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Dr. Despina Margomenou: A Greek Archaeologist

Her Campus was lucky enough to interview the amazing and inspiring Dr. Despina Margomenou, an archaeologist and lecturer in the Modern Greek department at the University of Michigan. Born and raised in Greece, Dr. Margomenou has conducted archaeological digs all over the world.

Her Campus: What first got you interested in archaeology?

Dr. Despina Margomenou: When I was very little, my family visited many archaeological sites. As a child I also had the opportunity to frequently visit the island of Lemnos and enjoy the sites there. I decided to be an archaeologist at fourteen because it brought together everything I liked. It was the only thing I could think of that combined both the sciences and humanities, and I loved both.


HC: What is the most interesting dig you ever did and why?

Dr. DM: Oh, that is like having to choose among your children. It is very difficult. I have done a lot of excavations in Greece and at the Balkans, for instance, in Serbia. The most exotic dig for me was when I was a graduate student and excavated at the Andes Mountains in Bolivia. That was very different for someone who is from the Mediterranean to experience. I was on Lake Titicaca, the Island of the Sun. It was an amazing, fascinating project that brought together archaeology and astronomy.


HC: What were you studying there?

Dr. DM: I excavated a religious center for the Inca called Sacred Rock, which according to their myths was where the sun was born. We also discovered there was previous Tiwanaku presence, a local Bolivian culture that the Incas conquered. That was what we were looking for, the history of this religious center.


HC: What is the most interesting thing you ever found on a dig and why?

Dr. DM: We sometimes think that the most interesting thing we will find will be something very valuable. But there are other ways to define value. For my dissertation I studied how people stored their food. My research included a technique that was new at the time: phytoliths. These are the silica skeletons of plants that remain in the sediments. It was a very new technique at the time, and it was very exciting because few people had seen phytoliths before. We ended up finding and identifying wheat and barley and other grasses and began discovering how prehistoric people had covered the floors of their houses with mats made of different plants. We now had answers to questions we could not answer before. We now knew what a prehistoric house was furnished with, what the roof was made of.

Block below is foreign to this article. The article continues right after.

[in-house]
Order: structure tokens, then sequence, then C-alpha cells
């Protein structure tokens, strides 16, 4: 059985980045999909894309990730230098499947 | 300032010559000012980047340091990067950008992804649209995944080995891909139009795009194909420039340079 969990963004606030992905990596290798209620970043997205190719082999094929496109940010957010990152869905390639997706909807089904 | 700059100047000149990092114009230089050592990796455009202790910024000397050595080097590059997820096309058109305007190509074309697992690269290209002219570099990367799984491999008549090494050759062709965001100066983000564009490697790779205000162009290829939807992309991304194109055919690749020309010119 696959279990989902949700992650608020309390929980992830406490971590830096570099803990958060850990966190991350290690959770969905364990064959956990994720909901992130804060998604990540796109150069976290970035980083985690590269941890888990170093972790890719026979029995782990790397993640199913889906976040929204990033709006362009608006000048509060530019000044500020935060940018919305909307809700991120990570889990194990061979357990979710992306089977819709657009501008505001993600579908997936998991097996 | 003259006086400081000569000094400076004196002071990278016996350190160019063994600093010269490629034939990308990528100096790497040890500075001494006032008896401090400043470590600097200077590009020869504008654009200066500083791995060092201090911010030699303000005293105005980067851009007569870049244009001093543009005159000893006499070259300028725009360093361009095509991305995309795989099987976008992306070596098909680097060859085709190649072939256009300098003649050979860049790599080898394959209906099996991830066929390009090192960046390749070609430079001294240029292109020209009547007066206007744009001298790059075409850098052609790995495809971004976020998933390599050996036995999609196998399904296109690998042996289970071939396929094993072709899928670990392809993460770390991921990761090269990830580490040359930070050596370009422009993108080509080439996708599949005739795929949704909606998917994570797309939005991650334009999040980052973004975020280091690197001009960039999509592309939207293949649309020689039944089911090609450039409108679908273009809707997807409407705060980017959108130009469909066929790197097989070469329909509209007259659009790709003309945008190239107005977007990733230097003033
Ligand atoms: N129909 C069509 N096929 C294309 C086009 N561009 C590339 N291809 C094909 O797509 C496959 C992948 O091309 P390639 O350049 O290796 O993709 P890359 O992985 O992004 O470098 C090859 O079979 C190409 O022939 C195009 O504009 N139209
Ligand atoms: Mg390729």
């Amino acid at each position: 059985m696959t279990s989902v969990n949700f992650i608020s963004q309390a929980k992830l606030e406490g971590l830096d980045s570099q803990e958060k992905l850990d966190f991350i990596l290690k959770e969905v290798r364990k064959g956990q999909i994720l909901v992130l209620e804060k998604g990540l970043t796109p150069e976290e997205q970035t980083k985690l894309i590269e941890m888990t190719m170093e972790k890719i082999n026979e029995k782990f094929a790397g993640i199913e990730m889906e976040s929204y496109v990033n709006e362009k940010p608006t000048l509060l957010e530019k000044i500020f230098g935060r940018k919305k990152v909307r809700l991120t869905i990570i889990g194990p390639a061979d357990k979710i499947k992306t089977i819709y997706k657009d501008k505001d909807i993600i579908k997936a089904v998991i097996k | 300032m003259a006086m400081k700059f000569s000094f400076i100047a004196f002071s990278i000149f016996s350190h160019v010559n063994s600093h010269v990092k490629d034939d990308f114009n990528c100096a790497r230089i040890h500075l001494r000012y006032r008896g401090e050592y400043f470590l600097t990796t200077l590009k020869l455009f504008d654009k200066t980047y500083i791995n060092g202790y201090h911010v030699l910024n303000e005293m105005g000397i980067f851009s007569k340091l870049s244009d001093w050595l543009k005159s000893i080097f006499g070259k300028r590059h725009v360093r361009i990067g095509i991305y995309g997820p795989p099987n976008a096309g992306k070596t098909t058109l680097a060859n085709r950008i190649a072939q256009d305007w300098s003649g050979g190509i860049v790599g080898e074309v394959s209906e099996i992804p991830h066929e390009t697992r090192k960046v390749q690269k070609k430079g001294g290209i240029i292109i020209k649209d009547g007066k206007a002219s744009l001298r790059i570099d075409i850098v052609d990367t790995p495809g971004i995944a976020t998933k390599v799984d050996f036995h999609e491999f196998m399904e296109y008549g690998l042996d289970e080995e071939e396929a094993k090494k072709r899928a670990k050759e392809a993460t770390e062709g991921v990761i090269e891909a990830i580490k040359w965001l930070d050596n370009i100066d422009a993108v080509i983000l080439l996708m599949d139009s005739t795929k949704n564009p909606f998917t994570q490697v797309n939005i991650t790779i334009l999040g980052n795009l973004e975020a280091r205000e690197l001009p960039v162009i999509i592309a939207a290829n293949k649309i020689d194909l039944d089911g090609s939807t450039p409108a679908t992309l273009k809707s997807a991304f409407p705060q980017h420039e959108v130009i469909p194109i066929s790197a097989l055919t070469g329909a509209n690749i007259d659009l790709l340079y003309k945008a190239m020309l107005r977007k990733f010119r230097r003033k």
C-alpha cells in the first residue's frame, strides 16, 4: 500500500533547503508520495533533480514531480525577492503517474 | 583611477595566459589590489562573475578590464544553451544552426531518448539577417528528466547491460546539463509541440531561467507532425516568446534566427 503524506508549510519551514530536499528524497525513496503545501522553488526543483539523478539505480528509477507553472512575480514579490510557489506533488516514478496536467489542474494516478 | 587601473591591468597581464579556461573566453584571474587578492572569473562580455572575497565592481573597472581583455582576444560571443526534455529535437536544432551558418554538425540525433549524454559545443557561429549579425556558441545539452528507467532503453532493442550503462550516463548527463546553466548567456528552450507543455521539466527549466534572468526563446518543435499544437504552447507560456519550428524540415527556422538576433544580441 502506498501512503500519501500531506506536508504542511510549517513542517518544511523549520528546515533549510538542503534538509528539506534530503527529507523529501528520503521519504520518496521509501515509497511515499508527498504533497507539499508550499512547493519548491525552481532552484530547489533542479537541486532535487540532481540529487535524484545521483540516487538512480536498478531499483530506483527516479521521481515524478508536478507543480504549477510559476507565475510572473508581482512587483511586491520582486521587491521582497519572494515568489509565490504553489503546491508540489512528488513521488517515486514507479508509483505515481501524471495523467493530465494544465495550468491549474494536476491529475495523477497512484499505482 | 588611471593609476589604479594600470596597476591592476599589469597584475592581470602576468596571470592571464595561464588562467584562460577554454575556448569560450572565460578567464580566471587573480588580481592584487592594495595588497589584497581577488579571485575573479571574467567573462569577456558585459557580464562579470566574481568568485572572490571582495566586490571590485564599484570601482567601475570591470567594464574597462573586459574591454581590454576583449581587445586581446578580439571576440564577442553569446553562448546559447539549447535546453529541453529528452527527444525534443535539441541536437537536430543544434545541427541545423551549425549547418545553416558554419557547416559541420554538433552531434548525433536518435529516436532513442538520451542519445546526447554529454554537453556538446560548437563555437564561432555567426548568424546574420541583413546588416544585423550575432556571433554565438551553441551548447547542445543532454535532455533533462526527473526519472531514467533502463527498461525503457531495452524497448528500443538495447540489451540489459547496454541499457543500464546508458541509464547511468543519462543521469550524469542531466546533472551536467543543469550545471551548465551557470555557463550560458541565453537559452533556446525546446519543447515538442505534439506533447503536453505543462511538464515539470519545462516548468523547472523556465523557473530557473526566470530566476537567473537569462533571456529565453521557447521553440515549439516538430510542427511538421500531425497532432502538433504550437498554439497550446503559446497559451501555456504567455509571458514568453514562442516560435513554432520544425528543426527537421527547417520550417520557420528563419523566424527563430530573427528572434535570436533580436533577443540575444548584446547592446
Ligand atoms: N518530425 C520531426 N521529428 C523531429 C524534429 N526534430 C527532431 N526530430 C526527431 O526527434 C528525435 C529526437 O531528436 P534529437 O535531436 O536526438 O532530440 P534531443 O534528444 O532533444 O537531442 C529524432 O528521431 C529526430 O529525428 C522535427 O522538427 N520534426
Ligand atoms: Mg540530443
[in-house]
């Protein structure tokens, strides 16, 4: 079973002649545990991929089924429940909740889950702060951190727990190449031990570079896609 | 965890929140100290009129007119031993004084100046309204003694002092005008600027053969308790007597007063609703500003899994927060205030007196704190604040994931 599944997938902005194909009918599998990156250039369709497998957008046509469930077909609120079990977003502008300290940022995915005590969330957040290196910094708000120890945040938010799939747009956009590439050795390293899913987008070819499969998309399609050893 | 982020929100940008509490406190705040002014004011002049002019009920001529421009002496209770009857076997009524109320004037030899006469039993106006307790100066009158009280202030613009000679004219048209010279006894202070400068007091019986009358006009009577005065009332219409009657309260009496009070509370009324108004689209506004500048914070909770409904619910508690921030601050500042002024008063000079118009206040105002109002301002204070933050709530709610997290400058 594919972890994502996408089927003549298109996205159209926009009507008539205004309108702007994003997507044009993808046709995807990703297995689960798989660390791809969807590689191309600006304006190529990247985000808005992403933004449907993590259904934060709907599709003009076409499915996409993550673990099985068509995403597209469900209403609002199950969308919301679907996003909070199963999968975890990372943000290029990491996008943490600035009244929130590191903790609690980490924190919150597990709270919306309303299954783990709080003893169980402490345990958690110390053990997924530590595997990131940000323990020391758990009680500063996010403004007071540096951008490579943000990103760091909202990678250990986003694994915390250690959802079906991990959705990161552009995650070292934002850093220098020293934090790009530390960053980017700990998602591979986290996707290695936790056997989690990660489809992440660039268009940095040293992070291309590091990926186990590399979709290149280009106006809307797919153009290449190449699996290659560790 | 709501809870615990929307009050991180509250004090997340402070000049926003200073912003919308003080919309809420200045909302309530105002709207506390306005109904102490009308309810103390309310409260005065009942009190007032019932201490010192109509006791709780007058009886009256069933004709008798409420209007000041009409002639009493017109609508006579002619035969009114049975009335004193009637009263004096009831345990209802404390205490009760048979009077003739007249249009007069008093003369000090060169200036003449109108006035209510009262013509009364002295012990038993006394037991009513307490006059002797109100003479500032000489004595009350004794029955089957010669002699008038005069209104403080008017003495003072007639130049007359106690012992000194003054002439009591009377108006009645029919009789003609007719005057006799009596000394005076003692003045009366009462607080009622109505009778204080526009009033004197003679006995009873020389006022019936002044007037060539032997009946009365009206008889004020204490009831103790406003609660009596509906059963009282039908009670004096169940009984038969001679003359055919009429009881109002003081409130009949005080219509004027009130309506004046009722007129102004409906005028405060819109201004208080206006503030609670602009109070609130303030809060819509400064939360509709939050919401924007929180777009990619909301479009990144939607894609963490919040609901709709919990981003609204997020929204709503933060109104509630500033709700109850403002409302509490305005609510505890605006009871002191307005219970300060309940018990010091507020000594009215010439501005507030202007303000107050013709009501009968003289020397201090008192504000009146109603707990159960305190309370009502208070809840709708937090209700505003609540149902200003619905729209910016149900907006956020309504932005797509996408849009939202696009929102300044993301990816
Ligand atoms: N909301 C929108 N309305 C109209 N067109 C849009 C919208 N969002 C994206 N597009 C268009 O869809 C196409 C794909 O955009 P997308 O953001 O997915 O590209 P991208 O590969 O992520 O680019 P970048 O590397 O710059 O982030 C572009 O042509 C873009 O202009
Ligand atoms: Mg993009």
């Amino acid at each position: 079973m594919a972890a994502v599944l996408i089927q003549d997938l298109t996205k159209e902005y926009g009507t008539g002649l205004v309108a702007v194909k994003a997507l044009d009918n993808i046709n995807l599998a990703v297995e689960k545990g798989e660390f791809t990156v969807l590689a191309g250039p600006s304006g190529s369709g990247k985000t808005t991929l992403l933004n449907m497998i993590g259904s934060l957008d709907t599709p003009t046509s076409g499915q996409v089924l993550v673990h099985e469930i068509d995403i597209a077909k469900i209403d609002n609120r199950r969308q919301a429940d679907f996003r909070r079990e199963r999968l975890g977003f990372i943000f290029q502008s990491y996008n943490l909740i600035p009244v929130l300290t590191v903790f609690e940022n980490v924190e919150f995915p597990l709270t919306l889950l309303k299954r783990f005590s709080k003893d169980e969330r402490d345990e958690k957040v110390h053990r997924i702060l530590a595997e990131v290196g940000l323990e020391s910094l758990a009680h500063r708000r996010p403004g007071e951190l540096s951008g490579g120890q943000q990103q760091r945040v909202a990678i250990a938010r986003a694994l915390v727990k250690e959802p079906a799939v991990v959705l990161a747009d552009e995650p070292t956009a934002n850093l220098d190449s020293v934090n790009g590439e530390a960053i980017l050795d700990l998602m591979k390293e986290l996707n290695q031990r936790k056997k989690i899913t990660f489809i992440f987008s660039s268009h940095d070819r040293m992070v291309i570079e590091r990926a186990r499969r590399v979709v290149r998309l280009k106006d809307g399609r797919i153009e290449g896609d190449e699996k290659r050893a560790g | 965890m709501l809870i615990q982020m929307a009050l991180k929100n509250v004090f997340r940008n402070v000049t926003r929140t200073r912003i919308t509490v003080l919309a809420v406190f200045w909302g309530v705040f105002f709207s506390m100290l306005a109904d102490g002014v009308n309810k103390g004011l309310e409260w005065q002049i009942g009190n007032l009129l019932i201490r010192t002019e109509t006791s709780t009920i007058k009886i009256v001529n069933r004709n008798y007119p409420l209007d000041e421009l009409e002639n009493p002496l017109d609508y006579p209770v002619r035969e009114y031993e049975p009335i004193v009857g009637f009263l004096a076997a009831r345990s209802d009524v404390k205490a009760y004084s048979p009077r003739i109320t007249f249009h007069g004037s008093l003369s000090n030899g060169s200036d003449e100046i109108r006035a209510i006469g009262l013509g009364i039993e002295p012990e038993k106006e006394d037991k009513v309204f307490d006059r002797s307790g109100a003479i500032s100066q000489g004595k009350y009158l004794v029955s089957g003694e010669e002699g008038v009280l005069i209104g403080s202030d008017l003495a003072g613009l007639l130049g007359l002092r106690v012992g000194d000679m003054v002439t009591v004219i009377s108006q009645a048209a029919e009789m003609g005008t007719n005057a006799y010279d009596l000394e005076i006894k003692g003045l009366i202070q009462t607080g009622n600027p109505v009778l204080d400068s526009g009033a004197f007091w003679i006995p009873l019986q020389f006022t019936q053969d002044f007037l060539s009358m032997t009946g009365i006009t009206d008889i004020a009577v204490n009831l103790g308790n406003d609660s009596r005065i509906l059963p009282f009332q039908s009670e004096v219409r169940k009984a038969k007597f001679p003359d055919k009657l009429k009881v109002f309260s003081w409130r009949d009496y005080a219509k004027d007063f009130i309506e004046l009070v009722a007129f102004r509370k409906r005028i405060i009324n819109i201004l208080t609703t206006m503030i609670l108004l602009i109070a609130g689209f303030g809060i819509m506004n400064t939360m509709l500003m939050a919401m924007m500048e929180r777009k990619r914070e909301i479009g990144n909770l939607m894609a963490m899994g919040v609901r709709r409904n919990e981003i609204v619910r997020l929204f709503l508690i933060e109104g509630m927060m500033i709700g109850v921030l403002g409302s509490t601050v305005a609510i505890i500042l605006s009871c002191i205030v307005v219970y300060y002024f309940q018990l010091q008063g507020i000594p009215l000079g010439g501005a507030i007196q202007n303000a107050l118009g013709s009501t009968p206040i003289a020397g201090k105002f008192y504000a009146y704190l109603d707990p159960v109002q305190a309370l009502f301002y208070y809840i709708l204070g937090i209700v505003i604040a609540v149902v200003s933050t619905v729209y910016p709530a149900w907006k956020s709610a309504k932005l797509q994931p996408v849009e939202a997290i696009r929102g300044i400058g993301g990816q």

The second most valuable or touching thing I have found is when I excavated people. I have excavated a lot of burials, and it is very special when I excavate children especially. Some of them stand out because you can see the parents’ love for their child through millennia. Some of these little babies or toddlers are buried with toys or little artifacts that used to be a toy. It is special because you can see the love of the parents. It is very touching and intimate, and it touches you in a very personal way because these are actual people.


HC: What do you love most about digs?

Dr. DM: The excitement of the dig. There is something absolutely exciting in starting your day and not knowing what is coming next. The dig is usually very rigorous. You use a lot of science and being outside in the sun, it is a very regimented, hard, intensive lab experience. But there is something special about digging collectively with other people, like students, other collaborators, and scientists. The best part is the human interaction, the moments of fun in the course of the day. There is always something unexpected that happens, even if it is being attacked by bees.


HC: In what major, noticeable ways is Greece different than the U.S.?

Dr. DM: I do not like stereotypes, but no matter how hectic it is, life in Greece tends to be more family and community oriented. You always find a little time for friends and family. The time spent with them is considered a priority and not an afterthought.


HC: What is your favorite Greek island and why?

Dr. DM: Lemnos. Few people know about it. It is not a favorite tourist destination, and I am so glad. It is an island in the northeast Aegean, close to Turkey on the Asia Minor coast. It is a beautiful, serene place and with gorgeous sunsets. It is where I spent most of my childhood summers, and I have some of the most wonderful friends and relatives there.  

HC: What do you miss most about Greece?

Dr. DM: I miss the social aspect of Greece, not that you do not have friends in the U.S, but the social life in Greece is different and more family and friend oriented. I miss that unique relationship with people because the context is so different here. I also especially miss my hometown, Thessaloniki, and the beautiful sunsets one can experience in Lemnos!


HC: Any advice you would give to someone interested in archaeology or your field?

Dr. DM: You have to like it a lot because it is a very taxing and demanding field. It requires a good grasp of both the sciences and the humanities. You have to be prepared to relinquish most of your summers to research and digging at excavations. You need a lot of fieldwork to have a career in archaeology, and you must like museums!


Photos courtesy of Dr. Despina Margomeou.

I'm a senior at the University of Michigan majoring in English with a sub-concentration of creative writing and minoring in entrepreneurship. I love to read, write, create, and try new things. I enjoy life's little moments and love spending the day working in a cafe with a nice cup of coffee.